The Black Death discusses the causes and results of the plague that devastated medieval Europe. It focuses on the many effects it had on the culture of medieval Europe and the possibility that it expedited cultural change. I found that Robert S. Gottfried had two main theses in the book. He argued that rodent and insect life cycles, as well as the changing of weather systems affect plague. He claimed that the devastation plague causes is partly due to its perpetual recurrences. Plague ravaged Europe in cycles, devastated the people when they were recuperating. As can be later discovered in the book, the cycles of plague consumed the European population. A second thesis, which he described in greater detail,
The Black Death was one of the most life-changing pandemics in history. It was first discovered 550 years later in the 1800s by Alexandre Yersin, a french biologist. In his honor, the plague was named Yersinia Pestis. The plague traveled in two major ways. Yersin discovered that it traveled by infected fleas; the flea would attempt to feed on a human or animal and would then regurgitate the disease into the new host, further spreading the illness. Urban areas across Europe were populous with rats, which were one of the main hosts of the plague. These rodents spread the Black Death throughout cities in days. The unaffected still were not safe if they did not come in contact with an infected flea or rat. The plague also traveled pneumonically, or through the air. It caused large boils full of blood and pus, which would pop and spread. Another symptom was coughing, which was one of the many ways of proliferation. The disease eventually spread throughout Europe and killed a third of it’s population. It’s wrath caused many shortages, loss in hope, riots, and even some good things, such as many changes in art, science, and education. Therefore, the Black Death was one of the most life-changing pandemics in history.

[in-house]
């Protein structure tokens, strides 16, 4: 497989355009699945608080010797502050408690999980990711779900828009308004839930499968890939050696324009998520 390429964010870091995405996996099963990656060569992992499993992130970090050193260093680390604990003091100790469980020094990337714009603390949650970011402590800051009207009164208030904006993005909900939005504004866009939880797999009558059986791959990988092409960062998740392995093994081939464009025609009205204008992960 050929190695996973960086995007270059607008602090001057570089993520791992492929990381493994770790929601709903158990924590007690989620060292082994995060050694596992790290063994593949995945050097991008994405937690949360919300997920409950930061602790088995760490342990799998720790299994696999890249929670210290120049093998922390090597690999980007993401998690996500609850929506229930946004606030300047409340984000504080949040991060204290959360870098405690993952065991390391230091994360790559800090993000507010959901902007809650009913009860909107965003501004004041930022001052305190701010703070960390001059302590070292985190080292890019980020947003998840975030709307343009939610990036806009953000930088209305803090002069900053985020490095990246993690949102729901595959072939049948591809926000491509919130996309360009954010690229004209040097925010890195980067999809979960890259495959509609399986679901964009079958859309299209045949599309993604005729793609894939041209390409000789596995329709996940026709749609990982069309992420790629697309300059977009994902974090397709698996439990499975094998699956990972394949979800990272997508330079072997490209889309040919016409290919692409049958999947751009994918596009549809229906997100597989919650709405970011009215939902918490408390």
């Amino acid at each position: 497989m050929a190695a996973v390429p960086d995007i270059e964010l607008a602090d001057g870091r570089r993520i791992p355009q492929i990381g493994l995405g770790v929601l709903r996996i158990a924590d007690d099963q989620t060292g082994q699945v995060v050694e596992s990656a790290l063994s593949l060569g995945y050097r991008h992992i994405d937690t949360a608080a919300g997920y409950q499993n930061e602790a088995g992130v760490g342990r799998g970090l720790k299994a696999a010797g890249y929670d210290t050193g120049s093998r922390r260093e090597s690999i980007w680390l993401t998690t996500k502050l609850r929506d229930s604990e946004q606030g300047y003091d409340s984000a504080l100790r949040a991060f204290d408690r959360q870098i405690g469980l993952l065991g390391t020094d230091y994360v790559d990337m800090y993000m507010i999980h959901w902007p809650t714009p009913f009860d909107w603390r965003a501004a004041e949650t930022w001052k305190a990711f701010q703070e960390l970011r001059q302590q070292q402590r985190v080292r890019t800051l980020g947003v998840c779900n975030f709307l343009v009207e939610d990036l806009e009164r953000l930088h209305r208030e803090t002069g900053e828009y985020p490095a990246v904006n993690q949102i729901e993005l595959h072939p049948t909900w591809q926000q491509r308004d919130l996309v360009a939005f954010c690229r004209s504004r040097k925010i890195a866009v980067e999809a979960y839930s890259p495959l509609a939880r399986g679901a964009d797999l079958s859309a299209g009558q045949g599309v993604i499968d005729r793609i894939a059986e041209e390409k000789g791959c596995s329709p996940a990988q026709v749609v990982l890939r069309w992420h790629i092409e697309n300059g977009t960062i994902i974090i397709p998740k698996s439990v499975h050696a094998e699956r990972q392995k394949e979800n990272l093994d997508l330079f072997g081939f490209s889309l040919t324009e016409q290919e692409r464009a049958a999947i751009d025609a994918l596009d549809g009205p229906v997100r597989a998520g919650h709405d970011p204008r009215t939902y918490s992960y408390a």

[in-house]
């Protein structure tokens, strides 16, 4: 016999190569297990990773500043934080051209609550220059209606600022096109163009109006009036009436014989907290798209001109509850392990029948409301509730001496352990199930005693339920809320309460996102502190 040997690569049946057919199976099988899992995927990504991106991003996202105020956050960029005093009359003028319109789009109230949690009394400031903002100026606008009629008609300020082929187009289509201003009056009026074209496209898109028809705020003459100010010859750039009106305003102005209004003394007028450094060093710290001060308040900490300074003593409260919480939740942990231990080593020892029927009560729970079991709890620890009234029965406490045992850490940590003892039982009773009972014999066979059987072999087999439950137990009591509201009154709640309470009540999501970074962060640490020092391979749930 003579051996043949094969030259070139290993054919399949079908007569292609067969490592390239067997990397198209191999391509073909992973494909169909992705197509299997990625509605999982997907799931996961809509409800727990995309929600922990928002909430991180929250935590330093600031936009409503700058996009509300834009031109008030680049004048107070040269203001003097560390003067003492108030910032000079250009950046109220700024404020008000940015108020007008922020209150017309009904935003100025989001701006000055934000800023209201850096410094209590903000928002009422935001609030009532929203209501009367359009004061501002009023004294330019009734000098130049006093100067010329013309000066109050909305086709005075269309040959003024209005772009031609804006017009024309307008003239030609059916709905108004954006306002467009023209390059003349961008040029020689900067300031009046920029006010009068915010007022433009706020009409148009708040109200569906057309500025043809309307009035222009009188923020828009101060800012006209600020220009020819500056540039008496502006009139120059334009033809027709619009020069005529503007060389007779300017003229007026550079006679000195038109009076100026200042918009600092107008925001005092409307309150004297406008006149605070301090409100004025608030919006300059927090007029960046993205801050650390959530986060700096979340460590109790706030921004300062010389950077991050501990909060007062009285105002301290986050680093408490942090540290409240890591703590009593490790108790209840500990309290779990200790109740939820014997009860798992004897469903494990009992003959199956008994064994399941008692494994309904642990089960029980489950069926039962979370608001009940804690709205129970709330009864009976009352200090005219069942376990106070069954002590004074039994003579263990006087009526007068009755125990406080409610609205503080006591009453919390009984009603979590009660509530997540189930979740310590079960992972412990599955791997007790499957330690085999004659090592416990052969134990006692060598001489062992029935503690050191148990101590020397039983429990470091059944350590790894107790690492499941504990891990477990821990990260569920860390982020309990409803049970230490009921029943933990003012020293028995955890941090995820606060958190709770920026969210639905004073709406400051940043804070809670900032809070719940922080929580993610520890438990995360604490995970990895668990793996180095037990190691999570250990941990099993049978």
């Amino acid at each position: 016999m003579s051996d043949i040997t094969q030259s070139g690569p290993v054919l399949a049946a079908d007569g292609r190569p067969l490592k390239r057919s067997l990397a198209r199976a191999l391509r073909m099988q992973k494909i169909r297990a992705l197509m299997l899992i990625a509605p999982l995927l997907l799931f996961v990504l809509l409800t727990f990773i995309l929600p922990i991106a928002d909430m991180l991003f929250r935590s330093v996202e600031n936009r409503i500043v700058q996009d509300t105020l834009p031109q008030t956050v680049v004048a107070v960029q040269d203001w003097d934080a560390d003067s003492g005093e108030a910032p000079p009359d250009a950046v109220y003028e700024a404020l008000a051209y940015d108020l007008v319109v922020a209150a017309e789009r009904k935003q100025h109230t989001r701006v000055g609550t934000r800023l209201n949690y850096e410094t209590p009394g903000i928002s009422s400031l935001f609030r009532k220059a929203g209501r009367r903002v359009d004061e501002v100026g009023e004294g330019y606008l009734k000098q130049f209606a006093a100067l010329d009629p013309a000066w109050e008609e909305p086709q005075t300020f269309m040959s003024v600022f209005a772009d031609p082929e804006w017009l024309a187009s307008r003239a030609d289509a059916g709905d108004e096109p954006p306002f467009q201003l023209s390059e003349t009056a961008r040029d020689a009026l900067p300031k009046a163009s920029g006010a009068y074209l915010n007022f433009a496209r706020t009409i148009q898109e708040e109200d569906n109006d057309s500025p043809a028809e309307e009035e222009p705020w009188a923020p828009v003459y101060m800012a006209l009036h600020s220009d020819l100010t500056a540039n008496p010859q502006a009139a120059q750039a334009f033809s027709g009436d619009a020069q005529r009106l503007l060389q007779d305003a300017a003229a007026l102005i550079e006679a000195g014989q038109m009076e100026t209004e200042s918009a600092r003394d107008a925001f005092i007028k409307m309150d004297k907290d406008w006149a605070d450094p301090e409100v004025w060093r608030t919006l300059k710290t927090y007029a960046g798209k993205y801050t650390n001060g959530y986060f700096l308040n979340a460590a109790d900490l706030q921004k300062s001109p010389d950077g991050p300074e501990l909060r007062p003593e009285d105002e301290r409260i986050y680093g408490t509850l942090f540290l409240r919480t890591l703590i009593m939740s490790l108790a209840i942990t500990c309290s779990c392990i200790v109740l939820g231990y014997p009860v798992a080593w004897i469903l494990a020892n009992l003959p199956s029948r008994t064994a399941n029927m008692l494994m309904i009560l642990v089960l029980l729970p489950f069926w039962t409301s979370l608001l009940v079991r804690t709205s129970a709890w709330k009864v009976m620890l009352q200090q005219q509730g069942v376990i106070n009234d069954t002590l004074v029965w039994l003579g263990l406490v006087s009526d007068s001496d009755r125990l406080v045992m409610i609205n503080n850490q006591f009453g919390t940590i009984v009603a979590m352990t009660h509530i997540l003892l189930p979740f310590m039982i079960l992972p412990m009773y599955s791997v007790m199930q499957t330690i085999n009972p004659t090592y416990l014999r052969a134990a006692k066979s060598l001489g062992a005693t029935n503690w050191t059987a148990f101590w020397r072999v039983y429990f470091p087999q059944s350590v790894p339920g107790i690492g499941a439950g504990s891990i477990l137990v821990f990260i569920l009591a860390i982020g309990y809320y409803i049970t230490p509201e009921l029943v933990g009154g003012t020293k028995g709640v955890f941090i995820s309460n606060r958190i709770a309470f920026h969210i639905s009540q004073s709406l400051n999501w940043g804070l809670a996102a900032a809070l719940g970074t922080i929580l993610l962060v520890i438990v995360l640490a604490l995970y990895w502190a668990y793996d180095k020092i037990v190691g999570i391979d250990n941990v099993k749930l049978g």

History reveals the mid-14th century as a very unfortunate time for Europe. It was during this period when the continent became afflicted by a terrible plague. The source of the pathogen is known today as bubonic but was colloquially known as “The Black Death” to Europeans of the day. The plague caused a tremendous number of deaths and was a catalyst of change, severely impacting Europe’s cultural, political and religious institutions.
The Black Death, also known as the Black Plague, was a rapid infectious outbreak that swept over Europe and Asia in the mid-1300s resulting in the death of millions of people. Tentatively, this disease started in the Eastern parts of Asia, and it eventually made its way over to Europe by way of trade routes. Fever and “dark despair” characterized this plague. The highly contagious sickness displayed many flu-like symptoms, and the victim’s lymph nodes would quickly become infected. The contamination resulted in a colossal and rapid spread of the disease within one person’s body. Due to the lack of medical knowledge and physicians, there was little that people could do to save those dying all around them. Now that a better understanding of
The black death arrived in Europe in October of 1347. It was brought by twelve Genoese trading ships that docked at the Sicilian port of Messina after a lengthy expedition through the Black Sea. The people that were gathered on the docks to meet the twelve ships were greeted with a terrifying surprise: the majority of the sailors that were on they ship were dead, and the ones that were still alive were somberly ill. They had fevers, were unable to hold down food, and were delirious from pain. They were covered with big black boils that oozed pus and blood. The illness was named the “Black Death” because of the black boils.